The Max Kade Center for German Studies is celebrating its 10th anniversary this year.
To mark this milestone, students from the German 441 seminar staged a theater performance during the spring semester that they created under the guidance of Oliver Kluck, the 2013 Max Kade writer-in-residence and an award-winning playwright from Berlin.
The unconventional performance consisted of a series of exercises that the class had done throughout the semester.
It began with the students stretching and moving in the space. Then Louis Wheeler ’15 (Easton, Pa.), a computer science major, taught the others some karate moves.
From that, they moved into a “tableaux vivant” (a living picture), each of the students posed as a figure from a classical painting while one student remained apart, cutting up pictures and pasting them to the walls. While posed, they chanted, in German, phrases that translate in English to: “Wake up, be on time, brush teeth, eat food, drink, tell lies, ask questions, answer.” The chant was repeated, louder and faster with each repetition, until the student standing off to the side yelled “Stop!”
The performance then shifted to reading from a collective biography. During the semester, each student wrote an individual autobiography which Kluck compiled into one biography. As part of the performance, the class read through this text, first in German, and then incorporating English, speaking backwards, and even Spanish.
For Brenna Murphy ’14 (Bloomfield, N.Y.), a theater major with a minor in German, the seminar was a particularly good fit with her academic interests.
“This experience was extremely valuable to me,” she says. “The course allowed me to combine my disciplines of study in a way that no other course could really do.”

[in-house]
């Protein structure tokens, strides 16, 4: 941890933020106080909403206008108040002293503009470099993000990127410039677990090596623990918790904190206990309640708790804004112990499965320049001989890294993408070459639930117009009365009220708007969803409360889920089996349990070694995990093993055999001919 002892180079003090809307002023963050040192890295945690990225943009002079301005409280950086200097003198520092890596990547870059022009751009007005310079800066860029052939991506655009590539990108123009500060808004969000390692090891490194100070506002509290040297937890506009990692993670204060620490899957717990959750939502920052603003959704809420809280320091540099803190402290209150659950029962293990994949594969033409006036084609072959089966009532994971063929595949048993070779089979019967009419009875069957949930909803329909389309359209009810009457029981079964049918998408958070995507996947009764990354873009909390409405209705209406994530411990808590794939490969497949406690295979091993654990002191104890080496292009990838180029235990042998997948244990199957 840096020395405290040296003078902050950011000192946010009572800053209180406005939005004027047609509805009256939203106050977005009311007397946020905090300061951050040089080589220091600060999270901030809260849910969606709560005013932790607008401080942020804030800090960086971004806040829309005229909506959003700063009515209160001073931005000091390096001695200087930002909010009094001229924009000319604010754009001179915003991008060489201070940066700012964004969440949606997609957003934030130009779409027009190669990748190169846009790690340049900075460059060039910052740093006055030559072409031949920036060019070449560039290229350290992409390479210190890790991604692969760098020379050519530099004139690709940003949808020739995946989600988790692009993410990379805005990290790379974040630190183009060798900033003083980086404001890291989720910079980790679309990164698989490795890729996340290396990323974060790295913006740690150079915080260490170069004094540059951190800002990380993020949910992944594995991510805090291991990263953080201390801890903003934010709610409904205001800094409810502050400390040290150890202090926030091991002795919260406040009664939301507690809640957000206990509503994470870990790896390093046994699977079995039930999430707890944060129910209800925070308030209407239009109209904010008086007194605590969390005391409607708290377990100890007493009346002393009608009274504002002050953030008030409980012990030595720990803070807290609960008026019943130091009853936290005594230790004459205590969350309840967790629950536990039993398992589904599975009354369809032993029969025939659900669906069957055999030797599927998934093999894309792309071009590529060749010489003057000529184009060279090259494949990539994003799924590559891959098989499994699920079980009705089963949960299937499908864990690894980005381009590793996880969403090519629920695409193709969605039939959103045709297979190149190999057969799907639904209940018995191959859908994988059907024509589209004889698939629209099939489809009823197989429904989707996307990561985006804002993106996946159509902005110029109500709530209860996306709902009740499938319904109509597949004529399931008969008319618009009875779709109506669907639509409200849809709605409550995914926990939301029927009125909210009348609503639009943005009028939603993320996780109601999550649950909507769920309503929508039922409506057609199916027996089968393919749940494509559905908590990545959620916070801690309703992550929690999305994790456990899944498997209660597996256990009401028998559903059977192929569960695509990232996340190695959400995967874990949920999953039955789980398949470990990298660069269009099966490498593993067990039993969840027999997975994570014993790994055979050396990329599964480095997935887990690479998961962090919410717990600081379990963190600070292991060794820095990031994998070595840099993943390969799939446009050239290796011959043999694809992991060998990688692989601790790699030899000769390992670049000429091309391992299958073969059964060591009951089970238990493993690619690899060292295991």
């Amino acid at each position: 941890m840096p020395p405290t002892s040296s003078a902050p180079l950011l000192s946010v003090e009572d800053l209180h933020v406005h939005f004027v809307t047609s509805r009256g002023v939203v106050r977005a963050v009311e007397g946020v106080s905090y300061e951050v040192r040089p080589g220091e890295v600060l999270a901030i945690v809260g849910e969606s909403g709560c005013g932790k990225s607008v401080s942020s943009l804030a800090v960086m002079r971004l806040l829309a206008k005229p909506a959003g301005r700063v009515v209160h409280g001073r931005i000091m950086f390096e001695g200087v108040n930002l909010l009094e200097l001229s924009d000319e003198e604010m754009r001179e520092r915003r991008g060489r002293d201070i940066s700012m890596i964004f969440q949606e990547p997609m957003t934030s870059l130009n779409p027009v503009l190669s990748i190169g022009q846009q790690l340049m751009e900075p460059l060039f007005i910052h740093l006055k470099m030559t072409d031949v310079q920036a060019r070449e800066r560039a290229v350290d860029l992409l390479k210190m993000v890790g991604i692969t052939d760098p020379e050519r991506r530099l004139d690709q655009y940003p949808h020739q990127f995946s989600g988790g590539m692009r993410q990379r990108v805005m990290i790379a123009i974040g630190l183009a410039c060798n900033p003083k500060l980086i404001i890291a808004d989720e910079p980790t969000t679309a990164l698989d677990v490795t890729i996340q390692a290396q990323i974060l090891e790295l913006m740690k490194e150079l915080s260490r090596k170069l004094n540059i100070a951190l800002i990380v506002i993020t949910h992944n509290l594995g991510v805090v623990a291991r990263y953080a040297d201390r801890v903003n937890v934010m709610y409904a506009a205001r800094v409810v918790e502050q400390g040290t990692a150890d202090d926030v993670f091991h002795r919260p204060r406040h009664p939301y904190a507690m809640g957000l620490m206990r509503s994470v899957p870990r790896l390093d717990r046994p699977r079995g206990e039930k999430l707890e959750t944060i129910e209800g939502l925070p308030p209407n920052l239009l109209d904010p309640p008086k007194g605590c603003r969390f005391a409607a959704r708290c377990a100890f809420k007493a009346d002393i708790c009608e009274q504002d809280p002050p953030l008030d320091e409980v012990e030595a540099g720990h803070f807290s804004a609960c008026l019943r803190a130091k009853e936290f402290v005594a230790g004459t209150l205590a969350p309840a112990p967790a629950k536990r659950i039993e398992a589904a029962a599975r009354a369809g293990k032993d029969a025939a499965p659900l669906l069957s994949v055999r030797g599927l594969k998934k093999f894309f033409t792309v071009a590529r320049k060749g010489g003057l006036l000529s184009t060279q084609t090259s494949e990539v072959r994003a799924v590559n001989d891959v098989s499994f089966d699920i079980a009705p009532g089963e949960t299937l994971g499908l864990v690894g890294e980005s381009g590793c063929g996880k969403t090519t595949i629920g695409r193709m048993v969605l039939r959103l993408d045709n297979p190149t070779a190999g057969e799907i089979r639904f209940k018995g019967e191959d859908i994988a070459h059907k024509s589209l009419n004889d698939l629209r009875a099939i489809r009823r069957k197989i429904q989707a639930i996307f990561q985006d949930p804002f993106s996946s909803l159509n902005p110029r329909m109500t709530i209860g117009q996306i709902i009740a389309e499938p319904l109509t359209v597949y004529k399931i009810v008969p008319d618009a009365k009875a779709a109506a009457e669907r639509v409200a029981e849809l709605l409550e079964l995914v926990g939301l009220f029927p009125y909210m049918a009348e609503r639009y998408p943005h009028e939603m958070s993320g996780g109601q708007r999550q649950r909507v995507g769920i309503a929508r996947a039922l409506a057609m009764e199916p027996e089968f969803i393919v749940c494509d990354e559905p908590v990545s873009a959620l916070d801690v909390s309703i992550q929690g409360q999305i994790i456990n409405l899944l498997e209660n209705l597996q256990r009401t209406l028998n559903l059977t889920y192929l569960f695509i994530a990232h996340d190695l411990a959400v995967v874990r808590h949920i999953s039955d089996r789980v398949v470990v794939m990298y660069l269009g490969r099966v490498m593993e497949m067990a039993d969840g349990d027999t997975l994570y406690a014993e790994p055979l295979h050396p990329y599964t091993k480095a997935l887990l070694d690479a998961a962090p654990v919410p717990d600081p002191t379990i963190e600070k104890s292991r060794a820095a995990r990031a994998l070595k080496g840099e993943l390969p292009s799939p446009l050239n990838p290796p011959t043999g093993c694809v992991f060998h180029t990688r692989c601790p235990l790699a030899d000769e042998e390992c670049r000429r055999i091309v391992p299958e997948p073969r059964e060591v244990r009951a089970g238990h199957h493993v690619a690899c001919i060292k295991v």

Since 2008, Kluck’s works—several of them commissioned pieces—have been performed at numerous prestigious theaters in Germany and Austria. His plays were the most-performed pieces on German-speaking stages during the 2011-12 and 2012-13 seasons.
“Working with Oliver was fantastic,” says Meagan Betke ’13 (Commack, N.Y.), a double major in anthropology & sociology and German. “He really tried to make us comfortable with the process, involving us in the choices that were made and asking us for our input. Oliver was successful in creating a unique, unexpected performance that expressed some of the ideas we as students think about—mainly, questions pertaining to identity and personhood.”
The center’s spring anniversary events also included a reading by Kluck and a lecture by theater critic Bernhard Doppler, a professor of German at the University of Paderborn in Germany. Doppler spoke about aspects of the German theater scene.
On Sept. 19, Theodore Ziolkowski, German Scholar Emeritus from Princeton University, will give the annual Max Kade Distinguished Lecture. “Duerrenmatt: The World of His Imagination in Word and Image” will explore the art and plays of Friedrich Duerrenmatt.
On Oct. 17, Anne Berg, assistant professor of history at University of Michigan, will present “Talking Trash in Nazi Germany,” a look at how Nazi ideology manifested itself in such mundane materials as trash, waste, and garbage.
From Nov. 8-10, there will be an American-Austrian conference on creative writing with Austrian writers Marianne Gruber, Gabriele Petricek, Judith Pfeifer, Vladimir Vertlib, and Philipp Weiss and American-German scholars Elizabeth Ametsbichler (University of Montana), Barbara Kosta (University of Arizona), Kirsten Krick-Aigner (Wofford College) and Dagmar Lorenz (University of Illinois at Chicago), all of whom are members of the writers’ association Podium. The “PODIUM-Dialog’ is cosponsored by the Austrian government, the City of Vienna, and the Deutsches Haus at New York University.